Seminary. Let’s get one thing straight about seminary and I: I was a horrible student. I completed one of year of seminary and at the end of that year it became very clear to me that I wasn’t really cut out for it. It’s not that I didn’t enjoy the people or the location, it’s that I really felt I wasn’t being prepared for the work ahead.
I was recently reminded of my seminary days when I read an article from Justin Wise about how seminaries and Bible colleges are missing out on training pastors for an online world. I think Justin nailed it.
However, I want to get a little more specific about what training pastors are missing in seminary. I want to focus on two areas that I don’t think seminaries or pastors have really thought about that they’ll be facing in the future. It’s not that I don’t think that seminaries aren’t capable of training in these areas, it’s that I don’t think they know how because to a lot of seminaries the online word is so new.
My plea here is for seminaries to embrace the online world and start preparing pastors for the world that is out that there now and the world that will exist and become more advanced in the future. Here are two immediate issues that I think seminaries should be training pastors in:
1. How to Deal with Online Sins
First, let me be clear, when I say “online sins” I’m not referring to porn or other online elicit activity; there are plenty of books and websites dedicated to those subjects. What I’m referring to here are the moments in our lives that have been captured and put online.
For example, let’s say you partied a lot in college. Now of course, you wanted to share those experiences with everyone (i.e. you posted photos of the parties on Facebook).
While you’re in college, you really don’t think a whole about the photos, however at a later point you come to know Christ and you’ve become a completely new person. However, the catch is that your past is now online for everyone to see (i.e. photos on Facebook).
You see, it’s one thing to tell people their past is forgiven when the only person who can recall that past is the person being forgiven. It’s a different situation when the person who’s been forgiven has their sinful past on display for the world to see.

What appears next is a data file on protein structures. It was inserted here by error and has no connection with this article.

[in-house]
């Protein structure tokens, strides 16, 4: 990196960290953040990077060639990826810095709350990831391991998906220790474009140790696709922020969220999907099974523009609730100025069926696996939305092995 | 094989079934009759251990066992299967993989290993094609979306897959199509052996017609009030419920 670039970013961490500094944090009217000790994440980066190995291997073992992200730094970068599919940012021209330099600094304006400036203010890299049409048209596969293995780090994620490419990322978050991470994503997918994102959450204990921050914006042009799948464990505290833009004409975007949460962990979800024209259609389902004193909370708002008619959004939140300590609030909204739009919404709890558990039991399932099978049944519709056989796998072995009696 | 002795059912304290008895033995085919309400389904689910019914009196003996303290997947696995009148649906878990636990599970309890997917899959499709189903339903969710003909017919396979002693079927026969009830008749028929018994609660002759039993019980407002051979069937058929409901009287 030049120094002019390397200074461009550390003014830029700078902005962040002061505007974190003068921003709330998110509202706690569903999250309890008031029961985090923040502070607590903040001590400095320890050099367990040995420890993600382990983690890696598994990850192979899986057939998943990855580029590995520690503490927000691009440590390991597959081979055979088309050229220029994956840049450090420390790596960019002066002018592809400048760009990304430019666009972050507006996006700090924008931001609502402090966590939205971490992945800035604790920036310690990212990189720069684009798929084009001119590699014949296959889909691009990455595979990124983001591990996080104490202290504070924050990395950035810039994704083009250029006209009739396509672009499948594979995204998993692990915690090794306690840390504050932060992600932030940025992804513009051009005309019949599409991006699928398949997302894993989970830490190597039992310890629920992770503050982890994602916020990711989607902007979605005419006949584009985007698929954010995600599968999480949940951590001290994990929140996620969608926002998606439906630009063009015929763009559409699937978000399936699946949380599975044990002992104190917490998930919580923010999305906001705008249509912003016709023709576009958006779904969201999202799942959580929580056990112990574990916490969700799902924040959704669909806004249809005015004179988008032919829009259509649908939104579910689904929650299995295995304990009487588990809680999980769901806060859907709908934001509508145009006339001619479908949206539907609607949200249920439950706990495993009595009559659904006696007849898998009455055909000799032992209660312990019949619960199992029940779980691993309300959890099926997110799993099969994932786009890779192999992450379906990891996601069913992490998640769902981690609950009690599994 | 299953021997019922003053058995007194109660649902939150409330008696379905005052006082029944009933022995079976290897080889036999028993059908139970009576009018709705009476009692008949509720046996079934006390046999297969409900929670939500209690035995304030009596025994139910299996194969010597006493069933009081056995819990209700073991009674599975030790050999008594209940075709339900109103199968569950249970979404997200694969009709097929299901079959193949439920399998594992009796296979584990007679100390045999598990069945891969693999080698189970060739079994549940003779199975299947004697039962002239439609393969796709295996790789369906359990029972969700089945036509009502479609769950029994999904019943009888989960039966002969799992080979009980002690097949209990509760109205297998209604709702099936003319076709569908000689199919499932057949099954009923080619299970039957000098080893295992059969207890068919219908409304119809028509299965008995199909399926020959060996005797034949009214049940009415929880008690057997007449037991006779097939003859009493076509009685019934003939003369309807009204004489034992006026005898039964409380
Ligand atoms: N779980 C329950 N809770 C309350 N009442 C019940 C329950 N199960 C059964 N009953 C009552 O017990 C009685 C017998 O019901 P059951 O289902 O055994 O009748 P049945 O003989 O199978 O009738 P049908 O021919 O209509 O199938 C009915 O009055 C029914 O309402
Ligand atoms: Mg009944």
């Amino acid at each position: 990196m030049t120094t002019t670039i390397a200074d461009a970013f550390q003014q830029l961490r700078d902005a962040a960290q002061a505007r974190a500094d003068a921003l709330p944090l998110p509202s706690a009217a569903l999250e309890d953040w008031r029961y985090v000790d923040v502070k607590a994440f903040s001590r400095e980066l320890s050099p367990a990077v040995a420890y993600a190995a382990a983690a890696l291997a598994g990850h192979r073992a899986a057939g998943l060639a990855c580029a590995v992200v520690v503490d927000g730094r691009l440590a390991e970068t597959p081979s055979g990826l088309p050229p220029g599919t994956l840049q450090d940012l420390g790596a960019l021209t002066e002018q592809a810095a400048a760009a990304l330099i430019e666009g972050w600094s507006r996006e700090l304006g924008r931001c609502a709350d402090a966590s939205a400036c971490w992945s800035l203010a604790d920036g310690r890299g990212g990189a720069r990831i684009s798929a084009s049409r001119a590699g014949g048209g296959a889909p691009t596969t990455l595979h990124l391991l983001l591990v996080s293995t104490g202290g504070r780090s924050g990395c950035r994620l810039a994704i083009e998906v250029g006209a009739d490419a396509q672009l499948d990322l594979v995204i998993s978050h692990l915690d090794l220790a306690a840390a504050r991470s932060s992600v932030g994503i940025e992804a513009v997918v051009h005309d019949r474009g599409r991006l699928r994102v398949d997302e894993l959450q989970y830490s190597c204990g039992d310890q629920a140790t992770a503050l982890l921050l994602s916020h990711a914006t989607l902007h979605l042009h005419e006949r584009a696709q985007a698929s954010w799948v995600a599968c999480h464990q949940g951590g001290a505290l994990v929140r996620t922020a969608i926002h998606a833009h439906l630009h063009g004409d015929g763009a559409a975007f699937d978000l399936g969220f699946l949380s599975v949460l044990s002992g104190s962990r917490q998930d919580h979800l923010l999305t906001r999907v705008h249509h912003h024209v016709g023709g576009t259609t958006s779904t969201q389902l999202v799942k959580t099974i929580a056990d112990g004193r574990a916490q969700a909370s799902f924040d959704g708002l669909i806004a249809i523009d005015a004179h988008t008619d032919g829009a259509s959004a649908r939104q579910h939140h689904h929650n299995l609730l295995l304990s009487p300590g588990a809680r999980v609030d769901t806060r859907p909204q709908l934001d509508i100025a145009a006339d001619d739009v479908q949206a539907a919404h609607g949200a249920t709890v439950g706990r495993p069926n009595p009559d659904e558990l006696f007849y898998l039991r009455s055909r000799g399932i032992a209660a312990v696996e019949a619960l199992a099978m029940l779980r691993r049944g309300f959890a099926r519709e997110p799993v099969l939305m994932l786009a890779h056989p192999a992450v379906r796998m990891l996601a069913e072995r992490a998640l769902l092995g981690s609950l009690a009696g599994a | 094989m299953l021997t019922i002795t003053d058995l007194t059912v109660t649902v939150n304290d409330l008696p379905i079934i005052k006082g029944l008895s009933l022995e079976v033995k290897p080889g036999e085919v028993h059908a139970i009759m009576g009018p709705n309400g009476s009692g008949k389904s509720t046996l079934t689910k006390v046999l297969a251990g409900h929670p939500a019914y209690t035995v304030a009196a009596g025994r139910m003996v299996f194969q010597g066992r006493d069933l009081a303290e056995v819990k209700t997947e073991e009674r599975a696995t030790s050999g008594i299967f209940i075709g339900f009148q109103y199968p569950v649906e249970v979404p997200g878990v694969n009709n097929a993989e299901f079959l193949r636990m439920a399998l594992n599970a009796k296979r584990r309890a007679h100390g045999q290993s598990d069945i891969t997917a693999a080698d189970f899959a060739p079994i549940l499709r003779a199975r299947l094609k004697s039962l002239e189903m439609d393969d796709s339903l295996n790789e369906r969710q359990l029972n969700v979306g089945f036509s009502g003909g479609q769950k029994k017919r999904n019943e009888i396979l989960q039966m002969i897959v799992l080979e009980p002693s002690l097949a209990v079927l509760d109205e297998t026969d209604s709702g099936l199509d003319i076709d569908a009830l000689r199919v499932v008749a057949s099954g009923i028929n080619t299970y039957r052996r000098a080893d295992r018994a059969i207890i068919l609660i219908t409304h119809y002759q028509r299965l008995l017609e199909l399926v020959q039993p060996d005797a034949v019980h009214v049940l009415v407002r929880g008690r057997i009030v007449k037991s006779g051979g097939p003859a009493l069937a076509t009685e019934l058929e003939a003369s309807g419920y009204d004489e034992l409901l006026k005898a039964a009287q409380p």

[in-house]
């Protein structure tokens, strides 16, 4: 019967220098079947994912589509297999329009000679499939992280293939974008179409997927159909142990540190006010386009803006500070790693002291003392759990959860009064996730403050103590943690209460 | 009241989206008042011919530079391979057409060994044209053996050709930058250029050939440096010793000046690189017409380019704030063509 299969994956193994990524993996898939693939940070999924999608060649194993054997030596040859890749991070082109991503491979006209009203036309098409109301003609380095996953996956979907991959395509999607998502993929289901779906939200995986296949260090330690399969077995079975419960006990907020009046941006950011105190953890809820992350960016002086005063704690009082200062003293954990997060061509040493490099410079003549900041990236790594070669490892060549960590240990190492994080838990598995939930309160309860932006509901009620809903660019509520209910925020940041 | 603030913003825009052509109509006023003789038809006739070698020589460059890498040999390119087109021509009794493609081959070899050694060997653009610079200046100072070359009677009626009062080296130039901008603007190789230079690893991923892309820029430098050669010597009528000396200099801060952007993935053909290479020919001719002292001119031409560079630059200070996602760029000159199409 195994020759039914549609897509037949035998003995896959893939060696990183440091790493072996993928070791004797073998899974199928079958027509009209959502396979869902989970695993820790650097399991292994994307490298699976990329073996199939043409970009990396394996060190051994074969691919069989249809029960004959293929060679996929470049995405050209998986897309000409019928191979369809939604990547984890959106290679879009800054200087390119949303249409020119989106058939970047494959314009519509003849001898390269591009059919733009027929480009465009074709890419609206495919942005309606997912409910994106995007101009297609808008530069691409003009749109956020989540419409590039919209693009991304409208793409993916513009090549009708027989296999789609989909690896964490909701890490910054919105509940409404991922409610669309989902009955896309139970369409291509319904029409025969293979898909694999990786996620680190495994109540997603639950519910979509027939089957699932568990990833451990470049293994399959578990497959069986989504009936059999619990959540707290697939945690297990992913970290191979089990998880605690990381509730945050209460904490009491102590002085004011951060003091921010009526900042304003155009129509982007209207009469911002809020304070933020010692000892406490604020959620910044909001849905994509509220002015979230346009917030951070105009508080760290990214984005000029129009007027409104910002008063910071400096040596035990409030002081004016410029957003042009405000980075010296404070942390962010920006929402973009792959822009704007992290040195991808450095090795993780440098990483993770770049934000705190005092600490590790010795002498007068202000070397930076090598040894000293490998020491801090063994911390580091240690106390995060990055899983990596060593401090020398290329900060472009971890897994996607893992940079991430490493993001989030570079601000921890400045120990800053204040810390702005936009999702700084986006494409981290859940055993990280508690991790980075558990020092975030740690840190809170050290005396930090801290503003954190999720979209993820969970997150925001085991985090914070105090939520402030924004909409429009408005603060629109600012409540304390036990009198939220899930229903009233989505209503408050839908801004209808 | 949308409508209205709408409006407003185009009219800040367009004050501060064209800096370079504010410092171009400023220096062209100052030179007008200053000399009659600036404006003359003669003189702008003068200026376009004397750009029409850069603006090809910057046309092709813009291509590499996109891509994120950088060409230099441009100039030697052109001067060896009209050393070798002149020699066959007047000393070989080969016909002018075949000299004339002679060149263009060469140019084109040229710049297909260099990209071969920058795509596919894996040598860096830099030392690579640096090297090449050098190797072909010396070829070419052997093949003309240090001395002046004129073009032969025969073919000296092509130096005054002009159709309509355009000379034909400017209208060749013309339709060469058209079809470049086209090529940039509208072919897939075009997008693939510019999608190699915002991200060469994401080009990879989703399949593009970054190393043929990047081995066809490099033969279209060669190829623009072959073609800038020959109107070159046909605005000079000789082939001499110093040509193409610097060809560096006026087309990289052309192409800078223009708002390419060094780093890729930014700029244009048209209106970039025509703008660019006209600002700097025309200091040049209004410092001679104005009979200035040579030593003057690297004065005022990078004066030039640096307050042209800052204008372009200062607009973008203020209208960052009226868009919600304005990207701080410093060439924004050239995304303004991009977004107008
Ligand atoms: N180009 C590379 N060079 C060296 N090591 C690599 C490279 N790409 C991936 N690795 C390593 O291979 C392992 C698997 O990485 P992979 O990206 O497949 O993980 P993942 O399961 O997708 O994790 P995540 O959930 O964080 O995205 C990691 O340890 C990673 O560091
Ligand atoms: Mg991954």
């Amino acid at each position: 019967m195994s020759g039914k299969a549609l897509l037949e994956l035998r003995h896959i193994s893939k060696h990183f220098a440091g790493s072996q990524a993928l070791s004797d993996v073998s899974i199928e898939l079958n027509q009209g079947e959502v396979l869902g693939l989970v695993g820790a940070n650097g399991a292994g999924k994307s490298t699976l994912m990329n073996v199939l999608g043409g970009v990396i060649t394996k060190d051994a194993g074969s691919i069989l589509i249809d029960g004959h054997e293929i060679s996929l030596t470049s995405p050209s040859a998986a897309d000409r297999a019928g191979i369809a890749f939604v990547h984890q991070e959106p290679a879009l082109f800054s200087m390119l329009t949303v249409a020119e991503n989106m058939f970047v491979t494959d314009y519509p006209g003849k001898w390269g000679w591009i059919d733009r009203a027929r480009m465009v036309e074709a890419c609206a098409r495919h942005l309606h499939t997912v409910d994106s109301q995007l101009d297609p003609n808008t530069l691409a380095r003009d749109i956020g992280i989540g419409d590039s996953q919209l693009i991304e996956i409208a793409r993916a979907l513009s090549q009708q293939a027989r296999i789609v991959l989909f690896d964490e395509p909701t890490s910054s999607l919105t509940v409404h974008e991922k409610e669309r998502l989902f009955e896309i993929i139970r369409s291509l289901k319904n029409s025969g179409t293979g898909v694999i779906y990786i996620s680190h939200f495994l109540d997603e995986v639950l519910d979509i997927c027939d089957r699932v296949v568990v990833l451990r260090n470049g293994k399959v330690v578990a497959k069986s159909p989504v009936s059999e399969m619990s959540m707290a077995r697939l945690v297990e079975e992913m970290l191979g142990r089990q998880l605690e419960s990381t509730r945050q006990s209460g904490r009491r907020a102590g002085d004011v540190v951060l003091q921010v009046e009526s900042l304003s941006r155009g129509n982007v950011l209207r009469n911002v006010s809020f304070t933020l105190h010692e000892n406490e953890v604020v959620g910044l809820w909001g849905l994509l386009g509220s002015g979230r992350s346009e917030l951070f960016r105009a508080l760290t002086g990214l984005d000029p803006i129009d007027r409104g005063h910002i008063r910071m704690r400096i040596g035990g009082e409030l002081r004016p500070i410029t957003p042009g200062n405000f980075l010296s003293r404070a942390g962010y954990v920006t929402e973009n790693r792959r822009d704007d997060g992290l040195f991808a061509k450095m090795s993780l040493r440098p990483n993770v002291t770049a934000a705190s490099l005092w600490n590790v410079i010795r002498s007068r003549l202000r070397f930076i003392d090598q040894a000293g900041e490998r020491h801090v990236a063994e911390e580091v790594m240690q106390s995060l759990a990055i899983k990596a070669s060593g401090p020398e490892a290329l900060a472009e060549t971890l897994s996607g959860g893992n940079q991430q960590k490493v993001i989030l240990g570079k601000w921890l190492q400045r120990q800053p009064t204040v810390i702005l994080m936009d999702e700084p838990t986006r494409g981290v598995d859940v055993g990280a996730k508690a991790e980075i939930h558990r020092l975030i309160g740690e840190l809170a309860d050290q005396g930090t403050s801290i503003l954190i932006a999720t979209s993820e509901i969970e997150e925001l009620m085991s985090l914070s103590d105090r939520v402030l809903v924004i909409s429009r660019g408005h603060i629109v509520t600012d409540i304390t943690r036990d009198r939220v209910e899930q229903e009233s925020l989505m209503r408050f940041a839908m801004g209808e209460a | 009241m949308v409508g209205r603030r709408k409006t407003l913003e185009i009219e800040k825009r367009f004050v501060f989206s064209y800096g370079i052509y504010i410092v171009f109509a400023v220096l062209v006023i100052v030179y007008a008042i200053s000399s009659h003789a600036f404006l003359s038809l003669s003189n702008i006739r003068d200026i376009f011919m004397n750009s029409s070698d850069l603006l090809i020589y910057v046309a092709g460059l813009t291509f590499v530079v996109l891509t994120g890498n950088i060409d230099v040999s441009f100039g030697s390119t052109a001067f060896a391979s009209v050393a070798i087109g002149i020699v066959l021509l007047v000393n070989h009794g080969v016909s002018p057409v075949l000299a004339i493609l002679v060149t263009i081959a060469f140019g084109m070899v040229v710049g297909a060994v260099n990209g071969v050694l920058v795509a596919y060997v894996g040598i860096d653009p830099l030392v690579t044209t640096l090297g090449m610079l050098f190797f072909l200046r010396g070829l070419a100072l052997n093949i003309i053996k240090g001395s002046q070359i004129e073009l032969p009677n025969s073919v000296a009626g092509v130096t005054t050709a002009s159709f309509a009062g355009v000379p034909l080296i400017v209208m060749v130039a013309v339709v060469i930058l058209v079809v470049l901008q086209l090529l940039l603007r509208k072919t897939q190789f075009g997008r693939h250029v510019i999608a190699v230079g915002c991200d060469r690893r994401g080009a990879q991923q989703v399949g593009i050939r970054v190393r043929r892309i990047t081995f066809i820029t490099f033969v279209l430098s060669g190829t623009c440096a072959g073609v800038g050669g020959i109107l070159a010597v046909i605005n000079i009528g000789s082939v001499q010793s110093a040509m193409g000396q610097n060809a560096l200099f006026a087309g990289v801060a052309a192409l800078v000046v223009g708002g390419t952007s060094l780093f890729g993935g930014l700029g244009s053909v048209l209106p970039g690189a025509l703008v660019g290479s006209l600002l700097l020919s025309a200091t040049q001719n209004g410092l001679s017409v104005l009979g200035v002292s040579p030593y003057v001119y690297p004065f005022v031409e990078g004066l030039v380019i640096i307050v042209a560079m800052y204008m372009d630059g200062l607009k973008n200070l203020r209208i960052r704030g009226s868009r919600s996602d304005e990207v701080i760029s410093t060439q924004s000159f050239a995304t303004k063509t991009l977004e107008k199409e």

Sure, in the past pastors may have dealt with people who past is on display in the form of tattoos (I’m not saying tattoos are evil), broken marriages or addictions, but a digital past is different especially since it can be discovered by using Google.
So here’s the challenge for seminaries: how do you help somebody work through their digital past and help them understand they’re a new creation in Christ? How do you help new Christians deal with people who confront them with their digital past?
2. How to Deal with Online Grieving
A few years ago, we had a student pass away in our church. While the grieving process is never an easy one, we noticed something different with this death. When we went to the student’s Facebook page months after his death, we saw that students were still posting on his Facebook wall as if he was still alive.
The messages on the Facebook wall were ones like, “Missed you today!” “Hung out with Brad and we we’re laughing about what you did at the last football game.”. Harmless messages from his friends that seemed almost like the student was still alive and could read them.
When most of us have experienced a death of a close loved one, we’ve typically had some sort of small recognition for that person. It could be a gravestone or maybe a photo on the fireplace mantle. This is usually accompanied by an annual visit to the graveside or maybe a moment of silence during the holidays.
However, when we grieve online we grieve in an interactive way. One in which we contribute and collaborate with others (i.e. posting on a Facebook wall). I’m not sure how we’re affected; I just know that this is a new kind of grieving that I don’t think we’ve seen before.
The challenge for seminaries is to train pastors on how to deal with online grieving. How do you deal with websites or social networks that let people interact with the deceased? How do you give people a sense of finality or peace in the grieving process when reminders of that deceased are only a click away?
I believe that both of the issues above stem from this fact, we were designed by God to forget. Yes, we want to remember the big things (our salvation experience, getting married, kids being born etc…), but we don’t remember every time we’ve sinned or made a mistake.
We’re quickly moving into a world that won’t let us forget the past. How do we remind people and communicate to people that we serve a God who does? That is the challenge for seminaries.